Hyundai is aiming for the complete package.
When we first drove the new generation of Hyundai Tuscan, we noted that it had finally been blessed with the looks and chops to stand out as a segment leader. That's a big claim when the best-selling vehicle that isn't a truck is the Toyota RAV4, and cars like the Honda CR-V and Mazda CX-5 are in the mix. In the compact crossover segment, competitors vying for top honors lose footing for flaws that would've been forgiven a few years ago. Case in point, the Mazda's CX-5's occasional confusion about what gear it should be in. And since we first drove the new Tucson, Honda has revamped the CR-V with a new generation that we couldn't find fault with, and the RAV4 is still simply excellent. That's what the Tucson goes up against, and for it to come out on top, it has to be faultless. We spent a week with the Tucson in N Line specification to get a better feel for the crossover and come to a conclusion.
While Honda is ironing out its quirky designs and Toyota is making the RAV4 look like every other Toyota SUV and truck, Hyundai is setting itself apart. The Tucson manages to be different without being too quirky, and there's sophistication in those sharp creases and angular lines. Every car on the road now has a flashy grille, but Hyundai has integrated its headlights and running lights into the intricate styling of its "parametric jewel" design. Hyundai sent us the N Line trim, which gets an elaborate design element added to the grille, which the manufacturer suggests creates"additional reflections," depending on the angle. The N Line also gets a larger, squared-off bumper with more prominent air intake. The bumper repeats itself in style at the back and has a silver skid plate added. The lights also get new bezel frames and a new spoiler sits on the back. The whole package rides on unique 19-inch wheels.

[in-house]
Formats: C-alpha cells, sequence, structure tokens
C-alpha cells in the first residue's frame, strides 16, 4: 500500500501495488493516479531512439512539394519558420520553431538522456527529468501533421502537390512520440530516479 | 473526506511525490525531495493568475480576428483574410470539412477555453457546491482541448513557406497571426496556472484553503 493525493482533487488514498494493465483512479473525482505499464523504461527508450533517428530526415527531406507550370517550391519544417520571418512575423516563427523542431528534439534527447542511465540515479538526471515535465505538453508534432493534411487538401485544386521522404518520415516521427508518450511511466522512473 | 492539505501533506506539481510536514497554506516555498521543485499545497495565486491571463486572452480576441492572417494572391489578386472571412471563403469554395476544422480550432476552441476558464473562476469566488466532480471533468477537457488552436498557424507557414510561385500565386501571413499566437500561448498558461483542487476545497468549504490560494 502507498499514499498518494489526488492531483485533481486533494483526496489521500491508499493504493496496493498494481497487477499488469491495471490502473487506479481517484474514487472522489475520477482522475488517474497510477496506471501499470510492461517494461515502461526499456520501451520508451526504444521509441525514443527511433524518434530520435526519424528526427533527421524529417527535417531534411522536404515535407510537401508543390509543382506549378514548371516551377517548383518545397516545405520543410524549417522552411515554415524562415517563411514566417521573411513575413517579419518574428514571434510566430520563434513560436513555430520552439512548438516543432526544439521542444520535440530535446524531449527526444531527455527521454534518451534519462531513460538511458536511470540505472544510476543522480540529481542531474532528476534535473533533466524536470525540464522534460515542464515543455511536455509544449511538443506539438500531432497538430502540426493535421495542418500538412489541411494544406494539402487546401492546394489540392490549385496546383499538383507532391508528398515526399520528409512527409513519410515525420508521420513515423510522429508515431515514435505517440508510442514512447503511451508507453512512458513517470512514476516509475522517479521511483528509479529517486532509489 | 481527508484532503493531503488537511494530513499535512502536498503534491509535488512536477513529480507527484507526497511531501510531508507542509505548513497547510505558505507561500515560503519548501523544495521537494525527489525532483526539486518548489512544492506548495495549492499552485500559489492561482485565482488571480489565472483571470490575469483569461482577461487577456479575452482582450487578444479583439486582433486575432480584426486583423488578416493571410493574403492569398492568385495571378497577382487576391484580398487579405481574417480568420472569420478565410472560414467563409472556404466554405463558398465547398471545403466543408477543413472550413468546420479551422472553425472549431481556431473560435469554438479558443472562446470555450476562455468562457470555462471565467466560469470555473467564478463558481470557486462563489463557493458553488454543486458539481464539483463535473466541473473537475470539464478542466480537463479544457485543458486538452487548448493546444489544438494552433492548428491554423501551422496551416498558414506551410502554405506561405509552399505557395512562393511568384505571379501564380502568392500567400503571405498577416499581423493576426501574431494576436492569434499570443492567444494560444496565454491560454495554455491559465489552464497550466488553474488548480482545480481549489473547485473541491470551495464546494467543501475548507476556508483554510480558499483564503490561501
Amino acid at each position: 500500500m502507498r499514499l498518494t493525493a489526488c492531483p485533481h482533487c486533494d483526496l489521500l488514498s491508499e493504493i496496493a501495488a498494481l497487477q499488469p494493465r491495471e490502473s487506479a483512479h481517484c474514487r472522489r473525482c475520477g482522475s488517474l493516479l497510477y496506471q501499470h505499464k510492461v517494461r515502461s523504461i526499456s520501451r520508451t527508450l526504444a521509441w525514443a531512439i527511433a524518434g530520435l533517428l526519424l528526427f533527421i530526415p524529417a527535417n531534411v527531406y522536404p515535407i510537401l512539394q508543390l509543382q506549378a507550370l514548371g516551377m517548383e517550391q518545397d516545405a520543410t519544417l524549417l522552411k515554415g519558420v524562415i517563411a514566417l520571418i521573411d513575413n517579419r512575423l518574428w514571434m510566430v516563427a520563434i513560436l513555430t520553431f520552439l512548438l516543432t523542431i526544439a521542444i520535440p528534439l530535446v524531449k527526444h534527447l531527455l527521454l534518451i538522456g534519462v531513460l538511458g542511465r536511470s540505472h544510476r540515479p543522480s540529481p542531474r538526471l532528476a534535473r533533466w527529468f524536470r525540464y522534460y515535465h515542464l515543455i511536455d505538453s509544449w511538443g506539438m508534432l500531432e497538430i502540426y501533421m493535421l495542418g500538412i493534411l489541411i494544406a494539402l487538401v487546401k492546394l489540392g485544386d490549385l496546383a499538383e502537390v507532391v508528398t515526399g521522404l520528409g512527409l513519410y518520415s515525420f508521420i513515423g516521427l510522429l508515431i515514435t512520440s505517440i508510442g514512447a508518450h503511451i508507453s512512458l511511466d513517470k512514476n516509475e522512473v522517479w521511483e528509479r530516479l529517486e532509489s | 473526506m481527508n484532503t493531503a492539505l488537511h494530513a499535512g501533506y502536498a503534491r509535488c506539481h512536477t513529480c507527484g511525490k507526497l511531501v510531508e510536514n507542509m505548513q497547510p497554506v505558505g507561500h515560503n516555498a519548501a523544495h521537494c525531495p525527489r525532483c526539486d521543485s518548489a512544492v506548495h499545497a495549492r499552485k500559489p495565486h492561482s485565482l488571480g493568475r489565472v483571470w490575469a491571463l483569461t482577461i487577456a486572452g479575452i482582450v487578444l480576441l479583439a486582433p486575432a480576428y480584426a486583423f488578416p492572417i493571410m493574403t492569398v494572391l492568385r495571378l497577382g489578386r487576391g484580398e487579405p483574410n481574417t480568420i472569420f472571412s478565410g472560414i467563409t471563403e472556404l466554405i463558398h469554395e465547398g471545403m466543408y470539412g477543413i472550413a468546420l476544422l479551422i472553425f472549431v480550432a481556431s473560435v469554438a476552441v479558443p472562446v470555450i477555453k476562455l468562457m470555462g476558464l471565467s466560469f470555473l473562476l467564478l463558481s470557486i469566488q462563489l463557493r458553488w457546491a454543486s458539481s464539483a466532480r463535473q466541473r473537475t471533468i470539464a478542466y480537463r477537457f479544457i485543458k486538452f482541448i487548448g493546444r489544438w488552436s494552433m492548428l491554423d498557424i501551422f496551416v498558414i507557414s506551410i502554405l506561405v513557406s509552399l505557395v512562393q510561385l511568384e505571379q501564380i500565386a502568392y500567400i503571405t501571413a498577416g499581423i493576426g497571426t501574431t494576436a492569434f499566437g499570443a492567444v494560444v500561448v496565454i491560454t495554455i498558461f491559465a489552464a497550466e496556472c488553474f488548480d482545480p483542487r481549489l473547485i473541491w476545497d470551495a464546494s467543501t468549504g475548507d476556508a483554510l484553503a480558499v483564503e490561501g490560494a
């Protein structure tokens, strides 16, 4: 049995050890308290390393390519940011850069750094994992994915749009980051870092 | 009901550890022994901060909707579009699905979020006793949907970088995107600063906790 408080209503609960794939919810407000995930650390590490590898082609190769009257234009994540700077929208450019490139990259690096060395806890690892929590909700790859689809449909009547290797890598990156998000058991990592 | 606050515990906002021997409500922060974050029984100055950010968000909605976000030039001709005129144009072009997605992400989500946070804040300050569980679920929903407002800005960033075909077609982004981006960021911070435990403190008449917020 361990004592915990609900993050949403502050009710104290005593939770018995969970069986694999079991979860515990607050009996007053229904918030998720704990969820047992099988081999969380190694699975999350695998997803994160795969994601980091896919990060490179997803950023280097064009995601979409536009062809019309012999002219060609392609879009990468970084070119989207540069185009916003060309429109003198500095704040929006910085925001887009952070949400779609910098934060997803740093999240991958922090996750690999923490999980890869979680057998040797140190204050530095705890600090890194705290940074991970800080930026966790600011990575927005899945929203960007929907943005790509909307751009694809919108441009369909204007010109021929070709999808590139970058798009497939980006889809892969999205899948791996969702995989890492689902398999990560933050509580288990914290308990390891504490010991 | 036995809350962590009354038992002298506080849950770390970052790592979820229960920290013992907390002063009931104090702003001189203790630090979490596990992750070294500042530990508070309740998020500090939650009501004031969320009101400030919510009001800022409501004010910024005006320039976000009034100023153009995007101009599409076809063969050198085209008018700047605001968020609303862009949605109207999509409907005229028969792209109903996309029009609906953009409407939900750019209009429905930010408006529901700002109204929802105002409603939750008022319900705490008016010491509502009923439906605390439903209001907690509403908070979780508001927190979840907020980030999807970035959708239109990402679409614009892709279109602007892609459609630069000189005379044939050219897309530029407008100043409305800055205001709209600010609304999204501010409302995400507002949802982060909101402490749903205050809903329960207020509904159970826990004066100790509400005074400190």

Hyundai could have carried on the edgy styling inside the vehicle, but instead, things are kept simple, with the flashiest element not being particularly flashy. The dashboard design seems to curve right into the door trim and makes for a reassuring and snug cockpit-type feel, but without actually being constricted. Rear passenger space is important in a compact crossover, and the Tucson has space for kids to grow into and room for taller adults that won't feel cramped over short journeys. Roominess aside, neither the standard 8.8-inch touchscreen on the base model nor the larger 10.25-inch screen added to the upper trims is out of place.
Currently, Hyundai beats out Toyota and Honda on infotainment. The screens are clear, the user interface is crisp and concise, and features like Hyundai's digital key smartphone app are excellent. Most importantly, wireless CarPlay and Android Auto are standard, something that should be a given on cars designed for small families and regular commuting as we head into the 2023 model year. Where things take a dip is higher up in the trim levels, where the upgrade to a Bose audio system happens. We've yet to hear a Bose audio system we would want in our own car, and that's no different for the Tucson, sadly.